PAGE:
Vista, who cares? What's the deal with the next service pack for Windows XP?
Glad you asked. Microsoft, which has been avoiding the topic of XP SP3 even more judiciously than Vista SP1, confirmed that it will dual release the last rollup of the I'm-not-dead-yet XP "in a few weeks" or "in September". And it hasn't changed the long-stated, long-in-the-tooth schedule of sometime during the first six months of 2008 for a final release.
Here's the situation on XP SP3. "It is a standard practice to release a service pack as a release nears end-of-life for the convenience to our customers and partners," said Microsoft. "Windows XP SP3 is rollup of previously released updates for Windows XP including security updates, out-of-band releases and hot fixes. It will also contain a small number of new updates. This should not significantly change the Windows XP experience."
Smell like an obituary to you? It's almost as if Microsoft's embarrassed by how well XP's hanging in there. In fact, we don't believe for a minute that Microsoft, which has previously set a drop-dead date of January 30, 2008, for manufacturers to preinstall XP on new PCs - and January 30, 2009 as the similar deadline for smaller-scale system builders - will actually follow through on those deadlines, what with SP3 coming down the pike sometime between the two. Microsoft will likely smell the XP coffee, and extend at least the manufacturer deadline.
Back to Vista. What's in SP1?
Microsoft breaks down the contents into three categories:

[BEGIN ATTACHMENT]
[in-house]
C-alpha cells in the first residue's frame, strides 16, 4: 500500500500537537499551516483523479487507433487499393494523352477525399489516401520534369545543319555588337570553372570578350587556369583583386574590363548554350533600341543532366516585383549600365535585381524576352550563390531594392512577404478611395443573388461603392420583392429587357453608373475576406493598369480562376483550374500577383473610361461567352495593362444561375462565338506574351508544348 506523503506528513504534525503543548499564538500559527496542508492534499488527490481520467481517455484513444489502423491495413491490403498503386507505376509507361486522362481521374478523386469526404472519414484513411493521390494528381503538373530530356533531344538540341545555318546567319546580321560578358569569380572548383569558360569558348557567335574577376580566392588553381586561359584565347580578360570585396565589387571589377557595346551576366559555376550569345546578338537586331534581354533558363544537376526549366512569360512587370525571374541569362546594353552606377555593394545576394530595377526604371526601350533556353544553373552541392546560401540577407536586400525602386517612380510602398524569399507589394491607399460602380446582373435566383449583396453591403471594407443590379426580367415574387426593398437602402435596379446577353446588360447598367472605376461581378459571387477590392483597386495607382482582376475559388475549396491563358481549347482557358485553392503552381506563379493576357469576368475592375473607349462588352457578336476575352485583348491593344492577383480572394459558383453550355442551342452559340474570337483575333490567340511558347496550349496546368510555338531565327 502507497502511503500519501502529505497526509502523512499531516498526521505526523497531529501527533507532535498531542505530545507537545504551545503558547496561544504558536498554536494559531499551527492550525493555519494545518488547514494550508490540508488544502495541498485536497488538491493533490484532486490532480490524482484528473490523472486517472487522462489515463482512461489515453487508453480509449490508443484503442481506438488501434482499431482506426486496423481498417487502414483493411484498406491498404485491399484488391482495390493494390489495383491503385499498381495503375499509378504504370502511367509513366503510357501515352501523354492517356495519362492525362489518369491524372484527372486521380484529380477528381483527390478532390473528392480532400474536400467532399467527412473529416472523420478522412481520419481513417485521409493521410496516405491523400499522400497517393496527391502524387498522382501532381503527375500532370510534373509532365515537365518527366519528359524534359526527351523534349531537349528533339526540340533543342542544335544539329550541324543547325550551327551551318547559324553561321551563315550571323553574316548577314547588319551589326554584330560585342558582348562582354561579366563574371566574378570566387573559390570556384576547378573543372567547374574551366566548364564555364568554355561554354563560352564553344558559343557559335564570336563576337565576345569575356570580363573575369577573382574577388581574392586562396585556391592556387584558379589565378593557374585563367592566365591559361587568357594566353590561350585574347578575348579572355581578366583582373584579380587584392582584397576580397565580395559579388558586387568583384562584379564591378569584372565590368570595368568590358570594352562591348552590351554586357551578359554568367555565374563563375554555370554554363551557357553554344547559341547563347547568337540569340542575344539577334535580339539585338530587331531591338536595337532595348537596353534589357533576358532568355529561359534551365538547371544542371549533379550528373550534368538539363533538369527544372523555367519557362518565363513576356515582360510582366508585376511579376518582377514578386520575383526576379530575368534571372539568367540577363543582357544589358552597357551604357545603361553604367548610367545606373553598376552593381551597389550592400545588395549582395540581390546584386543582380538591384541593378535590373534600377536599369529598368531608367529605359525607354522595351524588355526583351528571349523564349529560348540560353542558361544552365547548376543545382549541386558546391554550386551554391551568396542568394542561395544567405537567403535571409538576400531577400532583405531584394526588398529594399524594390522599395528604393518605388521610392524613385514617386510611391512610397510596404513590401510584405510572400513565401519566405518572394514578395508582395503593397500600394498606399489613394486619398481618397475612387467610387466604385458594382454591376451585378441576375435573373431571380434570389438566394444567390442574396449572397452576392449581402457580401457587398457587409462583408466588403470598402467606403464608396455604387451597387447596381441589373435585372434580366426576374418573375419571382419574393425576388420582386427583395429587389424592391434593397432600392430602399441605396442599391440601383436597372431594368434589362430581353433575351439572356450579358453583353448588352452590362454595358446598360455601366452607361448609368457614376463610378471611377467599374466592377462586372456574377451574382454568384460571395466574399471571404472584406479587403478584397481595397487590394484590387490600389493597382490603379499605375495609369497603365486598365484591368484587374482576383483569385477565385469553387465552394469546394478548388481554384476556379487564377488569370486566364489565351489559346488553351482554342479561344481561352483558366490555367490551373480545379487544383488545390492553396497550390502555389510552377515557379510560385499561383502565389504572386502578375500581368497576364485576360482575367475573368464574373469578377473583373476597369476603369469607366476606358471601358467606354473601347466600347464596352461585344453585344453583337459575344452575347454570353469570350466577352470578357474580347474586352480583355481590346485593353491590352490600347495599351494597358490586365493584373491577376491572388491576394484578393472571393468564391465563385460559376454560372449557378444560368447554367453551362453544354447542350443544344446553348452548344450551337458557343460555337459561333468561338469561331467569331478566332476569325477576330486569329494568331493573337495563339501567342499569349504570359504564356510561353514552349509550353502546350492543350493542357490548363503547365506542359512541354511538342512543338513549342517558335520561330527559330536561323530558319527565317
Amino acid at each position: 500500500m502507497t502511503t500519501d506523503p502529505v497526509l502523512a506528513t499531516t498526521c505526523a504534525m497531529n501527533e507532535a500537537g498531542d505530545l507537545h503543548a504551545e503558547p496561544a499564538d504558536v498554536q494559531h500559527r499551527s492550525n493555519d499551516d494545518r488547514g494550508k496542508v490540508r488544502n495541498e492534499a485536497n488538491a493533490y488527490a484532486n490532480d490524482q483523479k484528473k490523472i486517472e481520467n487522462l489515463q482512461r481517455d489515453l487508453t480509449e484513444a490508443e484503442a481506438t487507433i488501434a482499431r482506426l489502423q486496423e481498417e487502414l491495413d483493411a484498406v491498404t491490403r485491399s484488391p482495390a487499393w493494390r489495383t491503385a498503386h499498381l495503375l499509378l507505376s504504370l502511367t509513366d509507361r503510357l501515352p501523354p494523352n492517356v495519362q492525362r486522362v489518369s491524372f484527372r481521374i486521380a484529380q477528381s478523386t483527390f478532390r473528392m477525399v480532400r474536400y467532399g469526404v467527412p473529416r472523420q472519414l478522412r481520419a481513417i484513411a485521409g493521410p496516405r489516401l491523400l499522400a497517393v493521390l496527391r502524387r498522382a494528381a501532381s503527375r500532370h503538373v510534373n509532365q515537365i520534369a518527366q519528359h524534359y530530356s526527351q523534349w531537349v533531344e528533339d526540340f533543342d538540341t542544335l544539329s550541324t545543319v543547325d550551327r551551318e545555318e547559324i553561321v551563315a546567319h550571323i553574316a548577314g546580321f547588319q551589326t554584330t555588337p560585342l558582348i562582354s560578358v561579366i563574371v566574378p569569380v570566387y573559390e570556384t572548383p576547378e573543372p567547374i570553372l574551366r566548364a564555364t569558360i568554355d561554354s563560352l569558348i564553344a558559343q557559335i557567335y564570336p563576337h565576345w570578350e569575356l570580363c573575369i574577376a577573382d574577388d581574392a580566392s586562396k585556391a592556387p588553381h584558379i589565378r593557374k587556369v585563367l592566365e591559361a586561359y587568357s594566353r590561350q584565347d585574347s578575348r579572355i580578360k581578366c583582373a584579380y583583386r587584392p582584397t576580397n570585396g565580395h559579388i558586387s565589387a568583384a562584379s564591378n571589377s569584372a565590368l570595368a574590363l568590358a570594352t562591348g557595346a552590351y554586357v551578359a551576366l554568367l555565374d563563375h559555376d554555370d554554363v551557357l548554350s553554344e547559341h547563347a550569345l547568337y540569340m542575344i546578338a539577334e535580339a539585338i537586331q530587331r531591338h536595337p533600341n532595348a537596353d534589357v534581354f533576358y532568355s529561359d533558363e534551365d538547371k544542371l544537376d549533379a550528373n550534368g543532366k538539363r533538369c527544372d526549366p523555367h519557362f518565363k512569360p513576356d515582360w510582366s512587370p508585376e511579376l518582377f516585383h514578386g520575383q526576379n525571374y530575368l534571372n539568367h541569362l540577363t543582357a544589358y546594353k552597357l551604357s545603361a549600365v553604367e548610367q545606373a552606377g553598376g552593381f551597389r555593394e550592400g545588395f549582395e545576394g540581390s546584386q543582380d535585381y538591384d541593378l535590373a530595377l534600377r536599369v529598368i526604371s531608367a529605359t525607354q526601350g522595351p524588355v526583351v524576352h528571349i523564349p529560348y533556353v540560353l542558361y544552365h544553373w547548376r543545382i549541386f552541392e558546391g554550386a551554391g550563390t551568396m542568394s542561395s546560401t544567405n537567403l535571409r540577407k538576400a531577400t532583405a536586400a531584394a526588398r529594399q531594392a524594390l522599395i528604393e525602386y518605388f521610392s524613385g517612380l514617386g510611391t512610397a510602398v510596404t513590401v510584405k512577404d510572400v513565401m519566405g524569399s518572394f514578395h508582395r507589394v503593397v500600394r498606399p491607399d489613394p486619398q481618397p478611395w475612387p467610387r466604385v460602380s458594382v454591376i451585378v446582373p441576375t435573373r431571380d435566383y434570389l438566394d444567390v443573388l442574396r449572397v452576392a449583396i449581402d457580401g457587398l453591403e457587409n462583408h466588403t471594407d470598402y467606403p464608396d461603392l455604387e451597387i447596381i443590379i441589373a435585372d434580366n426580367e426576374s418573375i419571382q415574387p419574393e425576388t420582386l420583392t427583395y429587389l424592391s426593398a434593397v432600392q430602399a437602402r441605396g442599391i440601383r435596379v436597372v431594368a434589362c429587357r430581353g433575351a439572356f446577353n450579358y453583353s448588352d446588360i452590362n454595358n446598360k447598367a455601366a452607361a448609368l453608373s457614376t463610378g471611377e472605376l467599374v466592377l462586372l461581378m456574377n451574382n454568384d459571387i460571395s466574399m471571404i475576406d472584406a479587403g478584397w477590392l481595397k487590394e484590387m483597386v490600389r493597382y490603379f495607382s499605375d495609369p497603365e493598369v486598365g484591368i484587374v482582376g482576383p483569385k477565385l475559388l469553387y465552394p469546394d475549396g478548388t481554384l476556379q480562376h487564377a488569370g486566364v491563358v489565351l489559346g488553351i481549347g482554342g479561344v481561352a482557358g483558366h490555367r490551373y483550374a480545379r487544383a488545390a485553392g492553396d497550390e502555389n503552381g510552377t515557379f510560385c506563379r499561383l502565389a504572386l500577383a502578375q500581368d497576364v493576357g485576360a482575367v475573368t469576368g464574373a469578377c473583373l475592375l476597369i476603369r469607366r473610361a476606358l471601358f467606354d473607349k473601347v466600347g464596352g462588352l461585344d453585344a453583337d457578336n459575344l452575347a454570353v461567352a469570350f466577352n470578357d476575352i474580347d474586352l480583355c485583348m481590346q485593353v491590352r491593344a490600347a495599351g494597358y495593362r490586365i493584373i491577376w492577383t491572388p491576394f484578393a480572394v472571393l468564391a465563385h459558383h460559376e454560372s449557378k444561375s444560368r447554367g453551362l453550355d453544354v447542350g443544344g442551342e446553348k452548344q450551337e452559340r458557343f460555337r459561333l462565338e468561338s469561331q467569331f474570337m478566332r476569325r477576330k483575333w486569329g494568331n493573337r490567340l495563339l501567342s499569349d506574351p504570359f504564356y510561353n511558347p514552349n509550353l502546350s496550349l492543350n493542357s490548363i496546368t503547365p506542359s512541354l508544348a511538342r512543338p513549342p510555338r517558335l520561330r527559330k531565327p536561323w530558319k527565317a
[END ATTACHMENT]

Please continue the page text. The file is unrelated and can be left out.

- Reliability and performance updates
- Administrative improvements
- Newfound support for some of the newer standards
It'll also include all the updates, patches and non-patches that have been released between Vista going RTM (release to manufacturing) late last year and now, or whatever as-yet-unknown cut-off date Microsoft plans to establish. Several security-related changes that don't easily fit into any of the above categories will be in there, too.
Tell me more.
The company white paper lists what Microsoft claims will be in SP1, but there aren't many surprises in the reliability and performance section. Vista will play better with more graphics cards, work better with more printers - two major hardware clans with which Vista has been notoriously flaky - come out of and drop into sleep and/or hibernation more reliably (ditto), run Internet Explorer without chewing up as many CPU cycles, and copy files faster.
The BitLocker drive encryption tool within some Vista offerings - Ultimate and Enterprise only - has been updated so it can encrypt any local drive, not just the primary, or c:, drive. And the Network Diagnostics tool has been enhanced, says Microsoft.
On the new support side, SP1 adds support for the exFAT (Extended File Allocation Table) file system, which is used on flash-based storage devices, typically on Microsoft CE-based devices. The 64bit version of Vista SP1 also adds Extensible Firmware Interface support, letting 64bit PCs network boot with this BIOS replacement. 'Network boot', by the way, refers to cranking up a PC remotely and often applies to diskless clients that run their operating system and applications off the network.